Anne’s husband is in Auckland, still indecisive about whether to give up his specialist diesel engineer career for the challenge of a veteran hotel on the west side of the north island. He has visited of course and left behind a ripped apart main bar in urgent need of restoration to prepare it for the new season, the first for Anne in her ambitious project.
The previous owners of The Commercial Hotel have spent much time and money re-decorating in fresh light paint, sadly at the expense of most of the beautiful honey coloured kauri wood. The beautiful floors are a tantalising window on how the rest of the wood might have looked before the paint brush loomed.
Remembering the years I ran my B & B I had many hints I could give Anne, a teacher of great diversity in a previous life, but ‘no’ I thought, let her have the fun and satisfaction of working it out for herself like I did. One thing I really did hope, and would have asked had we embarked on the next level of getting to know eachother, was did she look at the ‘books’ of the previous owner to see what kind of return she might expect and to act as a starting point for her advertising efforts.
We stood on the front veranda of her 1880’s dream come true and Anne pointed to the wooden jetty that still steps out into the water. “It’s rotten now and I’m not quite sure who owns it, I think it might be me. Passenger ships from Sydney used to stop there regularly and the passengers would stay here for the night before moving on to Auckland.
Now with the advent of the motor car and air travel the lost visitors travel straight through or fly over Dargaville taking the breath away from local businesses. The town struggles on after the boom of the logging years and the loss of visitors, but there is hope.
The mass exodus of city dwellers in Auckland out to the nearby towns to exploit the rising prices and upsize their lifestyles and homes, or just escape the high prices of city life has brought some folk back to Dargaville. They now occupy the homes they had previously rented out, causing problems for their tenants and a homelessness the town has not seen before.
Also the west coast 10 km from here and only two and a half hours from Auckland, is becoming more popular for holidays and watersports suggesting the constant flow of people may bring fresh life to the town. I hope so for Anne’s sake.
You may have guessed we were the only visitors. We carried our bags down the tall ceilinged corridor to our room, overlooking the Wairoa River towards dairy flats on the other shore and the Tangihua Forest far away. The room needed airing so we opened one of the sash windows and wheeled the little portable radiator into the bedroom, turned it on and didn’t turn it off until we left the next morning.
The balcony stretches right along the front of the building but to access it we needed to walk to the little door at the far end of the corridor. It was nice to look out of the window and imagine sitting at out little table with a drink on a warm summer’s evening.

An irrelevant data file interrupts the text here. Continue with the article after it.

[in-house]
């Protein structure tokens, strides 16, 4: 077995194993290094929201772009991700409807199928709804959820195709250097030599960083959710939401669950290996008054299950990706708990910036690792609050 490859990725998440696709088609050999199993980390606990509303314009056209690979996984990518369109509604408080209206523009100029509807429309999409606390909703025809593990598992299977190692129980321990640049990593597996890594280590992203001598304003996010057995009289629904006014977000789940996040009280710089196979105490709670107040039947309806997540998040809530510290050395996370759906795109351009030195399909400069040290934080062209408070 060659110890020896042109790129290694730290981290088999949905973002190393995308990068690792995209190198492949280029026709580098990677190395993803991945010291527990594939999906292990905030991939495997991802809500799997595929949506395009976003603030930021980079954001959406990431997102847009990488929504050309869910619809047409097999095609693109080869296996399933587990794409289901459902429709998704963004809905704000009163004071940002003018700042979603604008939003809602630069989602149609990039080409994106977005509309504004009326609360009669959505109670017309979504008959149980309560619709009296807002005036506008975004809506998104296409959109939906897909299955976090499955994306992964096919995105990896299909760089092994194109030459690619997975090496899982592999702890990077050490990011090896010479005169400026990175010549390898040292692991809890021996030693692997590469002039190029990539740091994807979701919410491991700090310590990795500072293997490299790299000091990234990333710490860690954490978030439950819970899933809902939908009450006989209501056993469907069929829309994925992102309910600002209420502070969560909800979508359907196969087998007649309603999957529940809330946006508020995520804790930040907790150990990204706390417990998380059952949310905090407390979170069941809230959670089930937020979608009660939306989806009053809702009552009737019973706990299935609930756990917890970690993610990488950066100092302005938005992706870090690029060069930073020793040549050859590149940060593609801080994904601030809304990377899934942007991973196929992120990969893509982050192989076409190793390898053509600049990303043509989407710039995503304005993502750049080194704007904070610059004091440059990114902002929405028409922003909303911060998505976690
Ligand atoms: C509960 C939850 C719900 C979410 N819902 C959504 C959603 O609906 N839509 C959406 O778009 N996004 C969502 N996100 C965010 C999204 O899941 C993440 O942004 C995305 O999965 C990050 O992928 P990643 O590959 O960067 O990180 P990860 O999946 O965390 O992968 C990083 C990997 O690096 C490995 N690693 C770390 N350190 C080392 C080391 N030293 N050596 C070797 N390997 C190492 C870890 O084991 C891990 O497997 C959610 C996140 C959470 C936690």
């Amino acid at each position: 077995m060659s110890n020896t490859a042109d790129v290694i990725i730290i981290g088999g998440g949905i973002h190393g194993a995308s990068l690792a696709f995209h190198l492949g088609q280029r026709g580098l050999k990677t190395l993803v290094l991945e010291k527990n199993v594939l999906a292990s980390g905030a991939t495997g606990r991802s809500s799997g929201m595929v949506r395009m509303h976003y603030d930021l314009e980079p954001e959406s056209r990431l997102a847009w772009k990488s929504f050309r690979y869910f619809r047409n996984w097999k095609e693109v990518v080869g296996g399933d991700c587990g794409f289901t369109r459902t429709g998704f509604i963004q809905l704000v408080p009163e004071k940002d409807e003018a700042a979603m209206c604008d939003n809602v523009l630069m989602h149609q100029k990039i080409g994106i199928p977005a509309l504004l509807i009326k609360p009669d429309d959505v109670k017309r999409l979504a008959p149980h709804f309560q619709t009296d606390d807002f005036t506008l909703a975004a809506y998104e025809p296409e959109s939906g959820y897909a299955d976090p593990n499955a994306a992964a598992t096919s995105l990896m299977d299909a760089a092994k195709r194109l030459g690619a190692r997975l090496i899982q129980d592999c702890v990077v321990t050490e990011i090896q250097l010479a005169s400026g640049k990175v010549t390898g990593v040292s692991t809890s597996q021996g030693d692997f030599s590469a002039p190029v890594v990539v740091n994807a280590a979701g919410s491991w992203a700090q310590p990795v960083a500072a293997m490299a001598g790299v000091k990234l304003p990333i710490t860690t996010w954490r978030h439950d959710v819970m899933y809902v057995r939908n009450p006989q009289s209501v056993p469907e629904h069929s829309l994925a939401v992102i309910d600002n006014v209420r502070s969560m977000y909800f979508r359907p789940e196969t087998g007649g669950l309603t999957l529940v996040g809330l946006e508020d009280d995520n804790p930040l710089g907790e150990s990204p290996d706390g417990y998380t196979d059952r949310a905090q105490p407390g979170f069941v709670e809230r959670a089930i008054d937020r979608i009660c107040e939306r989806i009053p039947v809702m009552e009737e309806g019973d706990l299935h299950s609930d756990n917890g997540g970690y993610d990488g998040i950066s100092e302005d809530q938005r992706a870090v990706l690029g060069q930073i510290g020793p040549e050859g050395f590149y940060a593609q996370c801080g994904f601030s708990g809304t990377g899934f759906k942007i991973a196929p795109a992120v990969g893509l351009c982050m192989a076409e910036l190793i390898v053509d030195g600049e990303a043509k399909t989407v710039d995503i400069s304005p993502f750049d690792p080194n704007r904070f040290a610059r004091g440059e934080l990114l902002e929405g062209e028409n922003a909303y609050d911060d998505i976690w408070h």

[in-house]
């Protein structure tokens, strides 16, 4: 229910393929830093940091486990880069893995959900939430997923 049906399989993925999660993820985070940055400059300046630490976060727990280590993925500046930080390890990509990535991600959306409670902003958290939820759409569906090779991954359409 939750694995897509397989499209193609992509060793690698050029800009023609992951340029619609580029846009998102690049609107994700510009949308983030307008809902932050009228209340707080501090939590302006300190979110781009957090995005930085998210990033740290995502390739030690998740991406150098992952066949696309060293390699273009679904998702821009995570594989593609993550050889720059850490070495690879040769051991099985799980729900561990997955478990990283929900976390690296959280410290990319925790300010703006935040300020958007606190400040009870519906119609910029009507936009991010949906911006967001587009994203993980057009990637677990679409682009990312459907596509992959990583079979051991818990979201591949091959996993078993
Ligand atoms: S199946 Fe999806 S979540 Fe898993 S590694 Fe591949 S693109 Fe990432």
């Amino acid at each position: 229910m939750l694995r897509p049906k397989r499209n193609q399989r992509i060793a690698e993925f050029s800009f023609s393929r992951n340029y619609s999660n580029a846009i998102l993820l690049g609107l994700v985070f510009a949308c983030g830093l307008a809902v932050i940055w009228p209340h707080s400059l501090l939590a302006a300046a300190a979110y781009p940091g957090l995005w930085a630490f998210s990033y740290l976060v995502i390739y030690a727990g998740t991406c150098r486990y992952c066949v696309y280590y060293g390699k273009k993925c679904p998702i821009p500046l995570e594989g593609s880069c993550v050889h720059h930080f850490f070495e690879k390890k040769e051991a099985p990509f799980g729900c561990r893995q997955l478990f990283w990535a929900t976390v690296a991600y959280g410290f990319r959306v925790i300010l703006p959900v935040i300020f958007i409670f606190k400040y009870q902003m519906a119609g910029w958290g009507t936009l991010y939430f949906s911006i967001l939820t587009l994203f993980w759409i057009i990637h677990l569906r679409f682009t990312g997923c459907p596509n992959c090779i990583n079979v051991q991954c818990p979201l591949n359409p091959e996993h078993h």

During the night tiny pinpricks of light showed where the farmsteads lay across the river. Rain hammered on the crinkly tin roof and a street light shed a golden colour on the wet road, which was empty until just before dawn.
A Day with Giants.
We were quite excited about visiting the Waipoua Forest and comparing the famous kauri trees with the many we have already seen, but first we detoured again towards the coast to see the Maori beloved Kai Iwi Lakes. Deserted at the moment these safe, clean rainwater fed lakes are a popular holiday destination in the summer. We explored a closed club building where the banner promoting a pentathlon last February was the only evidence of human activity. They are beautiful gems and credit to the Maori managers for keeping them clean when so many other wild waterways are now spoiled.
The Lord of The Forest, Tane Mahuta, and the Father of The Forest, Te Matua Ngahere are not the only impressive neck cricking trees, the Four Sisters raise the question, How can four Kauris grow high and healthy so close to eachother? I wondered if the only limiting factor to their height was the power of their inbuilt pump to get the water upwards. In fact the ‘wow’ factor was more in the girth and trunk height of the Lord and Father than in the overall height. Spot Rob standing at the bottom of the picture arms outstretched, see what I mean?
Walking carefully back along the wet and slippery boardwalk we thoroughly cleaned our walking shoes once more with the hope that we were contributing to the survival of these greats, now under threat of Kauri die back disease. With their delicate roots and susceptibility to disease these beautiful creatures have an almost animal quality. There is hope they will not die out. Other trees with similar diseases are responding to having their roots vaccinated and numerous nurseries are nurturing thousands of brand new kauri seedlings.
Just a short distance further north along the State Highway 12 the road wanders round to the east and enters the lovely Hokianga Harbour at Omapere. Another mile and we were in the ISite between Omapere and Opononi having a lively chat with another globe-trotting granny, Yvonne.